In early 2016 the UK-based financial services firm Prudential Financial announced that it planned to commit $350m to investments in life insurance in Africa. The financing, which will be managed by the UK and Australia-based private equity firm LeapFrog Investments, is expected to go towards acquisitions in Nigeria, but also in Ghana, Kenya and other African countries. “Insurance penetration in Nigeria remains low and we see real opportunities for growth,” Doug Lacey, a partner at LeapFrog Investments, told local Nigerian media in January 2016.
The oil and gas sector accounts for the bulk of general insurance premiums in Nigeria. Data about these policies is unavailable, though some estimates put hydrocarbons-related GWPs at 60% of the total industry. However, insurance policies in the oil and gas sector are largely limited to smaller projects and schemes. Given that the industry does not have the capacity to cover large-scale risks – including many associated with major oil and gas extraction projects, transport and sale – there is enormous potential in this area in the future, though the sector has a considerable amount of development in front of it before it can move in to cover most hydrocarbons projects. NAICOM has mandated compulsory coverage in five areas, namely third-party motor liability insurance, liability coverage for building occupiers, group life insurance, coverage for construction sites and indemnity insurance for doctors and other health care professionals.
The motor segment was the largest source of premiums after the oil and gas segment in 2014, the latest year for which data was available, bringing in GWPs of N42.9bn ($135.4m), which was equal to 14.6% of the total N293bn ($925m) recorded during the year as a whole, according to NAICOM. At the end of 2014 some N14.6bn ($46.1m) was paid out in motor claims. However, enforcing compulsory coverage remains a major challenge for the regulator.
According to the Nigerian daily, Business Day, most drivers in Nigeria do not have basic third-party liability (TPL) coverage, despite NAICOM’s mandatory requirement. Local media also state that a large percentage of drivers have bought and paid for counterfeit TPL policies, despite the regulator’s best efforts to shut down bogus operators. With these issues in mind, in June 2016 NAICOM announced that it planned to devolve enforcement of compulsory coverage rules to the states, in what was widely seen to be an effort to boost penetration of mandatory lines in rural areas, in particular.
Life & Health
The life segment, meanwhile, has expanded rapidly in recent years, on the back of Nigeria’s strong economic performance during the period 2010-14. Indeed, over the course of this four-year timespan, life GWPs more than doubled, from N42.1bn ($132.9m) to N86.3bn ($272.4m). This latter figure was equal to just over 28% of total premiums for the year, as compared to general policies’ 58.5% share. The remaining 13.4% of total premiums were brought in by the health and personal accident segment. The primary challenge of the life segment, in particular, has to do with poor distribution systems.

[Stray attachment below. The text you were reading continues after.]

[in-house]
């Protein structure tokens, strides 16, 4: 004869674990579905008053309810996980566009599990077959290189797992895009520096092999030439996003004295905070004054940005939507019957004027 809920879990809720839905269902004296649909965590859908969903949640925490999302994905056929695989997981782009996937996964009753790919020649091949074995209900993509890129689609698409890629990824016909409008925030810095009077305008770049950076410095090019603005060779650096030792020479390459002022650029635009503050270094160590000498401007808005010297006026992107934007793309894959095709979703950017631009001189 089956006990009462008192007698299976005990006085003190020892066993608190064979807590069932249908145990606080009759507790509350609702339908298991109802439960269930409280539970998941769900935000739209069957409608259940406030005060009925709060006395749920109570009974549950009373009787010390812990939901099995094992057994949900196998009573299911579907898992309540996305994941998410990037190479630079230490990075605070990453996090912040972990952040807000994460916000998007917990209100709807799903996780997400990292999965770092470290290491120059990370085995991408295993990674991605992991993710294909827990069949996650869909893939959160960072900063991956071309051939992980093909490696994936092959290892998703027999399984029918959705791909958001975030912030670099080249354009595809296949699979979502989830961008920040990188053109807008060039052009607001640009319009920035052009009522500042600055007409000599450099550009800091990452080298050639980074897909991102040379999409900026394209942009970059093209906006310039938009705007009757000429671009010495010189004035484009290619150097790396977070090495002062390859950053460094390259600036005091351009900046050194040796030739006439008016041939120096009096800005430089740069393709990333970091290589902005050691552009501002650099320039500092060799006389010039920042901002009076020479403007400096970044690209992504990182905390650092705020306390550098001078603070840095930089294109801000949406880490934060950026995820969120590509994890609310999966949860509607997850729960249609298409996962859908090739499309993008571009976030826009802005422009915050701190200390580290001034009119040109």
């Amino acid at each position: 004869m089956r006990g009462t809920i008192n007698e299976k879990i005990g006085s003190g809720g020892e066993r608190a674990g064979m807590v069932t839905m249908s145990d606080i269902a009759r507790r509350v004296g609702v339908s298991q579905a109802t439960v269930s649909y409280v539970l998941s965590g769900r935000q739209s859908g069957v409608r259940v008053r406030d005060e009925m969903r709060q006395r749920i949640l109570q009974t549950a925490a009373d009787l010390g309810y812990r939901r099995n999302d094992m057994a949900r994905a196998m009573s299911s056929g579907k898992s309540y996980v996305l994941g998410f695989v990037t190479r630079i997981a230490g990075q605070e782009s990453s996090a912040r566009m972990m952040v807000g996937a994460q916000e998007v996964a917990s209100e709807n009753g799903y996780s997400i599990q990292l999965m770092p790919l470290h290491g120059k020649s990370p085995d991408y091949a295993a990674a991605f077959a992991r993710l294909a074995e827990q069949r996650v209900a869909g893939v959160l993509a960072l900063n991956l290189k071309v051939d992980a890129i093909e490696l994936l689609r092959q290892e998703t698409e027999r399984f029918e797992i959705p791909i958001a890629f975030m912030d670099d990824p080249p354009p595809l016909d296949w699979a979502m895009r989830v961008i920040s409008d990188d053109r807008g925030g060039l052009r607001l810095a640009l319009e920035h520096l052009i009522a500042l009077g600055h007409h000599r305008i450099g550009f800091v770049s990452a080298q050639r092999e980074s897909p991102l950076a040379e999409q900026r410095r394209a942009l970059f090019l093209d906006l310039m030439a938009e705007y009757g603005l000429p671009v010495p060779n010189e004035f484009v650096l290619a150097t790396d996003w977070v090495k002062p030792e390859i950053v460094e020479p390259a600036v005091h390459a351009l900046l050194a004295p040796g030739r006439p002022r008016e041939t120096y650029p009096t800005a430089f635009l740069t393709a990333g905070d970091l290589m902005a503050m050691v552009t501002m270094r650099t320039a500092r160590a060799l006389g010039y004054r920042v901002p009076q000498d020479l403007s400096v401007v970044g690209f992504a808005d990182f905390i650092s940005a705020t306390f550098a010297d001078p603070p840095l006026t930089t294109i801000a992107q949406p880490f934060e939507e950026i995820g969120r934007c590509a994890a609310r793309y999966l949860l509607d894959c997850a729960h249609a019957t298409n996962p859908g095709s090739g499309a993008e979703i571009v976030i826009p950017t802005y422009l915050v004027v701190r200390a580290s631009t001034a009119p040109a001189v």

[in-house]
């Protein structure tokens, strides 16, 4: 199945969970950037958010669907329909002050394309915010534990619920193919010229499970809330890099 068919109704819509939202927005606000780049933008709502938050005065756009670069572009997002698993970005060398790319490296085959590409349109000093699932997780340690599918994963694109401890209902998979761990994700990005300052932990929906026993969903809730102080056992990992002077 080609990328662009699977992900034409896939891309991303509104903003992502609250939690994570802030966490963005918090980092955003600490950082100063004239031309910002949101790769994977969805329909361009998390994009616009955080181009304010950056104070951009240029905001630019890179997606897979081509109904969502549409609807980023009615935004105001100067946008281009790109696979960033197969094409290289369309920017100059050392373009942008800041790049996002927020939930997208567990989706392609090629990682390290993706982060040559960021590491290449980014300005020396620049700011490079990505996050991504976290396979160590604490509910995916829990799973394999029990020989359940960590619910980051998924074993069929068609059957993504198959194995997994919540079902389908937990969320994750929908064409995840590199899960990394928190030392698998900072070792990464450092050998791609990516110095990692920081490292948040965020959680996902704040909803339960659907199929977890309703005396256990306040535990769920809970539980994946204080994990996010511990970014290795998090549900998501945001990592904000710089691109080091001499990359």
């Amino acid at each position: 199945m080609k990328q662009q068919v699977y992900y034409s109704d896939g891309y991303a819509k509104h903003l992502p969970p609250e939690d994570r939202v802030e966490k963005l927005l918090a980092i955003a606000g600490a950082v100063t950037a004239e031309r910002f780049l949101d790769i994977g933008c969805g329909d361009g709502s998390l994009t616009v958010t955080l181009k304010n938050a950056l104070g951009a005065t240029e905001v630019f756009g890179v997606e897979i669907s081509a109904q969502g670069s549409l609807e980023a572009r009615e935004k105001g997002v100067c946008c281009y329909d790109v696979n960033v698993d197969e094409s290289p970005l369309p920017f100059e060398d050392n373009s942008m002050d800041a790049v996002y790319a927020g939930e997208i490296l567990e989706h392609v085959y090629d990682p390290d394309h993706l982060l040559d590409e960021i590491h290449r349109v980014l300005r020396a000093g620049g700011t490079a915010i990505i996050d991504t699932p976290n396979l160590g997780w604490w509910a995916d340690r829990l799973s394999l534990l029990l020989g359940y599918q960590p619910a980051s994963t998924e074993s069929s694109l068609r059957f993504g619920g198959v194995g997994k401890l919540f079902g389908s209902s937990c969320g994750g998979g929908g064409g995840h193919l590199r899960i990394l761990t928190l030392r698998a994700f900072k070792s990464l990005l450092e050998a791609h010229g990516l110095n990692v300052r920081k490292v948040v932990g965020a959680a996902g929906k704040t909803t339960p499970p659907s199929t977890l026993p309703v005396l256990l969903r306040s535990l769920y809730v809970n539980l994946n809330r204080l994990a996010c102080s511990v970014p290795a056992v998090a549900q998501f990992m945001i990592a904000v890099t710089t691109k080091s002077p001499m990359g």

Traditionally all insurance products in Nigeria were sold by registered agents travelling around the country selling policies, often door to door. There are currently 15,000 registered insurance agents and 350 registered brokers, according to the Nigerian Insurers Association, an industry trade association. Brokers are responsible for 90% of all premium incomes, however, individual agents are responsible for selling the vast majority of individual life insurance policies.
Bancassurance has gained traction in recent years, with a handful of underwriters signing distribution deals with domestic lenders. However, in mid-August 2016 NAICOM suspended all bancassurance partnerships, citing a dispute with the Central Bank of Nigeria over regulations related to the structuring and operation of bancassurance. It is unknown when this suspension will be lifted. “NAICOM discovered that an insurance company had signed a 12-year partnership with a bank, when it is supposed to be renewable every two years,” Mohammed Kari, the commissioner for insurance, told local media at the time of the suspension. “This is wrong. We also noted that an insurance company had paid commission in advance to one of the banks, and this is abnormal.”
The health insurance segment, in particular, has embraced new technology, largely as a result of the government’s National Mobile Health Insurance Programme (NMHIP), which is a key component of the state’s effort to institute universal health insurance in Nigeria. Under the NMHIP initiative, affordable health insurance is sold via mobile handset. The programme was piloted by MTN, the nation’s largest mobile operator by subscribers, in 2014, and is currently being rolled out at a larger scale (see analysis).
Another key area that is widely expected to post rapid growth in the coming years is Islamic insurance, or takaful. As of the end of 2015 just three companies sold takaful products – all of them through so-called Islamic windows, i.e. in addition to their traditional policies. However, according to the regulator five wholly sharia-compliant insurers have applied for licences to carry out business in Nigeria. The influx of activity in the Islamic segment follows on from NAICOM’s introduction of operating guidelines for takaful players in 2013 (see analysis).
Nigeria’s insurers have faced a series of challenges. Far-reaching economic volatility, political instability and ongoing structural issues continue to hinder many local players. However, given the low penetration rate and the enormous local market, many underwriters and market watchers are broadly optimistic about the future. Furthermore, the current period of economic tightening could lead to market consolidation, with smaller, undercapitalised firms selling off their operations to larger players. With these developments in mind, some local underwriters are looking forward to significant growth.